Attorney General James McGranery announced the indictment in Washington for evasion of income taxes in 1946 of a former Indiana brewer who had been named in Congressional complaints regarding Government tax irregularities. The indictment alleged a large sum of under-reporting of income and taxes.

The Attorney General relieved Ellis Slack as acting head of the Justice Department's tax division and replaced him with Charles Lyon, who had been chief counsel of the House committee investigating tax scandals. Mr. Slack, who had been under fire by the House Judiciary subcommittee investigating the Justice Department, for his handling of tax cases before the St. Louis grand jury the previous year, would return to his former post as chief of the appellate section of the tax division.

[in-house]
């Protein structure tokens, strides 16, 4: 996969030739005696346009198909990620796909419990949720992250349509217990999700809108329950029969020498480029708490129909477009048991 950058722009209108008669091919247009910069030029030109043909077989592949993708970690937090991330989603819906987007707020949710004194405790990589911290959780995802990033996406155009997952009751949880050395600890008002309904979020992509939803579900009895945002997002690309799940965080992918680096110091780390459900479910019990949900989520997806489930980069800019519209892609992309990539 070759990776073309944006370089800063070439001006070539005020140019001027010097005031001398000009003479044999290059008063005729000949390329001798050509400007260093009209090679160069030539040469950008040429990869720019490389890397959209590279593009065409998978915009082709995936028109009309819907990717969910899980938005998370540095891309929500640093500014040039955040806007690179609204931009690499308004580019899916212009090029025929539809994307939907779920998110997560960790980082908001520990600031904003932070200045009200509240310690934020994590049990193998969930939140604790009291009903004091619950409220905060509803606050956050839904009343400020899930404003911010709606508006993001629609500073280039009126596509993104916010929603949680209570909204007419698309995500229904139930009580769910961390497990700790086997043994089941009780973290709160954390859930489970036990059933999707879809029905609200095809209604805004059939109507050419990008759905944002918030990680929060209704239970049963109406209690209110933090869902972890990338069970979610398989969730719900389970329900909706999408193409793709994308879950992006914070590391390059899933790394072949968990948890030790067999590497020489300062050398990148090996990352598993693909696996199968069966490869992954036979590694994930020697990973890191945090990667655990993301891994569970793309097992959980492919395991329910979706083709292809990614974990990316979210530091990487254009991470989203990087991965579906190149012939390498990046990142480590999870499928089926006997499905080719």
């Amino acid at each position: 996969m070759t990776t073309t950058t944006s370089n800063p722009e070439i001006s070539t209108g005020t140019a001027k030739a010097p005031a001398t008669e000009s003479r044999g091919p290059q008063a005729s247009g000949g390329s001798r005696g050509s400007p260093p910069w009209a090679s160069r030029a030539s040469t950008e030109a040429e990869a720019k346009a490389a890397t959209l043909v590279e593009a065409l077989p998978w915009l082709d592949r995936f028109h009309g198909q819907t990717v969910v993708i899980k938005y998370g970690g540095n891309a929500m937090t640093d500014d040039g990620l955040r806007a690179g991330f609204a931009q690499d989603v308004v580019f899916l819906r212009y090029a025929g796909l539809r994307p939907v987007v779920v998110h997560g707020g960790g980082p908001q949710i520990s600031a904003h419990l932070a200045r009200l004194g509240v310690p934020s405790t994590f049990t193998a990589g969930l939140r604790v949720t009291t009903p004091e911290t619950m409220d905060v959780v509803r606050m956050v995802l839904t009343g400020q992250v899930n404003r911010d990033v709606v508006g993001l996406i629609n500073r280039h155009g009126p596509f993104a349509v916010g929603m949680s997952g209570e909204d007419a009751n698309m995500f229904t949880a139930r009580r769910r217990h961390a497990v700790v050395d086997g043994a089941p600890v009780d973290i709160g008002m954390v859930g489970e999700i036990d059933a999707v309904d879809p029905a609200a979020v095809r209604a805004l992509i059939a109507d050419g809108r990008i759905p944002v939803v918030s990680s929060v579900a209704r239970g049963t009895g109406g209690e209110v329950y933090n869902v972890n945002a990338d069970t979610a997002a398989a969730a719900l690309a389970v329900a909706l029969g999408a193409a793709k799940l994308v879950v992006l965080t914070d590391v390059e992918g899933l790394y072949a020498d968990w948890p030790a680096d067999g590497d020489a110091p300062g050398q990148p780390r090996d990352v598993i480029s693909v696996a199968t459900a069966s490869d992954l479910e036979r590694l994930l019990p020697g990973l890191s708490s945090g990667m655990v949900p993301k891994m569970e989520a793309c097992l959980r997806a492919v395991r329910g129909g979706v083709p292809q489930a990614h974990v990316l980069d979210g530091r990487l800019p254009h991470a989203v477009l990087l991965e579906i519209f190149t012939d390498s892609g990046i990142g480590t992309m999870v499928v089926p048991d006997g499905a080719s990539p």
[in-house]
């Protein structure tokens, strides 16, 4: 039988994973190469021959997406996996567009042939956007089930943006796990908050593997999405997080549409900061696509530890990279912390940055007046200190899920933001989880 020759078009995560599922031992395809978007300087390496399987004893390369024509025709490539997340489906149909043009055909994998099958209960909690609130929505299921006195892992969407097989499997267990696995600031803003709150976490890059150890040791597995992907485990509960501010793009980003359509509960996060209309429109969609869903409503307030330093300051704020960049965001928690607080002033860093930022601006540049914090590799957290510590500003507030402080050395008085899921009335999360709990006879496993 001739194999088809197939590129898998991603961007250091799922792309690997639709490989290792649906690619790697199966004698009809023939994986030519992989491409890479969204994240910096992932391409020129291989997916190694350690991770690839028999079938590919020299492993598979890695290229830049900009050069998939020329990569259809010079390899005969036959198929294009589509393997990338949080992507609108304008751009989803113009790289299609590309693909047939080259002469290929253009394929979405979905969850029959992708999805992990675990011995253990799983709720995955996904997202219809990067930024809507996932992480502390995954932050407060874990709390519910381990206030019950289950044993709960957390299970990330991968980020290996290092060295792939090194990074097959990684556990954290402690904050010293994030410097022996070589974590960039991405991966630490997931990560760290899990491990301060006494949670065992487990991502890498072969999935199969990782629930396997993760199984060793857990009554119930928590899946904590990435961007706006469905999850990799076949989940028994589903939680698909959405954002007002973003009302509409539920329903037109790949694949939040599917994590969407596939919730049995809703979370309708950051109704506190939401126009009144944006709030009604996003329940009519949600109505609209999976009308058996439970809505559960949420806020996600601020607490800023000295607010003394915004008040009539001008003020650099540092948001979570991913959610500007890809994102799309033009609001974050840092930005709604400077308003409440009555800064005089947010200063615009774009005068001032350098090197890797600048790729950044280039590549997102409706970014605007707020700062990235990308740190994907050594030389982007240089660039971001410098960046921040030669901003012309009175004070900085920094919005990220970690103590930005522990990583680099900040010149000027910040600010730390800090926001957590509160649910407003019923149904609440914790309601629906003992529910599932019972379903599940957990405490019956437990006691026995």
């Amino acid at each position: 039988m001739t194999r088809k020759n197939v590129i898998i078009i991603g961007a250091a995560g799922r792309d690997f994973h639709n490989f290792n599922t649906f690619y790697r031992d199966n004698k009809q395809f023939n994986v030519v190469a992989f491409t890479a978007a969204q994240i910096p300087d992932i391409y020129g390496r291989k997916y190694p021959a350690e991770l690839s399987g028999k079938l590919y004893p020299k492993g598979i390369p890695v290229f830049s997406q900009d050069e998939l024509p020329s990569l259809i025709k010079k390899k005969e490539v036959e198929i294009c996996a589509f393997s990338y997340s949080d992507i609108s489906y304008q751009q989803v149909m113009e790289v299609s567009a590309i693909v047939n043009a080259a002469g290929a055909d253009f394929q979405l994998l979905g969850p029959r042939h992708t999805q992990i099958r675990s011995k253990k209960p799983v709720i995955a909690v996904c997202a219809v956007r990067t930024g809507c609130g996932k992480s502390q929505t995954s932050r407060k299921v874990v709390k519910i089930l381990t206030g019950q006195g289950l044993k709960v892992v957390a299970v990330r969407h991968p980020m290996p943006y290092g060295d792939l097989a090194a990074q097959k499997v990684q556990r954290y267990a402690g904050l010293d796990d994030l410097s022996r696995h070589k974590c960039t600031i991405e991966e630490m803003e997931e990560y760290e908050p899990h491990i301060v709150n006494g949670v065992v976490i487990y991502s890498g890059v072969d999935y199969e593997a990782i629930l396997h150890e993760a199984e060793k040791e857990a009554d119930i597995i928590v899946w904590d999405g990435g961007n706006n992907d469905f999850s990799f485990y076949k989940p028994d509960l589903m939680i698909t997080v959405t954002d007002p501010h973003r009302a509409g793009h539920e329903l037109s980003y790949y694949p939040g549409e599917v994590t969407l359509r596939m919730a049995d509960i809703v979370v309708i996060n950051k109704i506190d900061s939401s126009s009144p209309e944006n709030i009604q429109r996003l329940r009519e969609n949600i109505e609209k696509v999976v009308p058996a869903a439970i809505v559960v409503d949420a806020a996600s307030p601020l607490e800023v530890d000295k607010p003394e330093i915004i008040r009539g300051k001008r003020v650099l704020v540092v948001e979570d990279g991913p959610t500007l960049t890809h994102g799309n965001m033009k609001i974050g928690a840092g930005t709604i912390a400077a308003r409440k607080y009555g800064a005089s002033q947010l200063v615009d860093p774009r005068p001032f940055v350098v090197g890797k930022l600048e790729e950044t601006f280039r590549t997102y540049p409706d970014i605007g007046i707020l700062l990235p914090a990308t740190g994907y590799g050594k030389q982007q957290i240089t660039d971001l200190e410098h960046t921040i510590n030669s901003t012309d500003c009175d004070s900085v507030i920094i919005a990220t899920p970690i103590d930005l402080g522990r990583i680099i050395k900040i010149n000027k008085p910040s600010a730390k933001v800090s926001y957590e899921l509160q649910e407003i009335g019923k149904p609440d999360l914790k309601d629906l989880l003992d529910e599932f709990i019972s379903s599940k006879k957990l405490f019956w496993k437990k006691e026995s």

UMW president John L. Lewis summoned the policy committee for a meeting on the following Monday to review contract negotiations and prepare for a possible strike of the miners on September 22. The UMW contract with the Northern bituminous mines would expire September 20, a Saturday. Talks had been transpiring with some signs of progress, but with no conclusions yet on major issues.

In Undine, Italy, a correspondent for the Communist newspaper, L'Unita, was upset that Communist correspondents had been virtually barred from observing fall maneuvers of Southern European NATO land forces, observing sarcastically that the blue forces were beating the red, "naturally", and complaining that the maneuvers had caused cancellation of a proposed Communist Party rally in the town.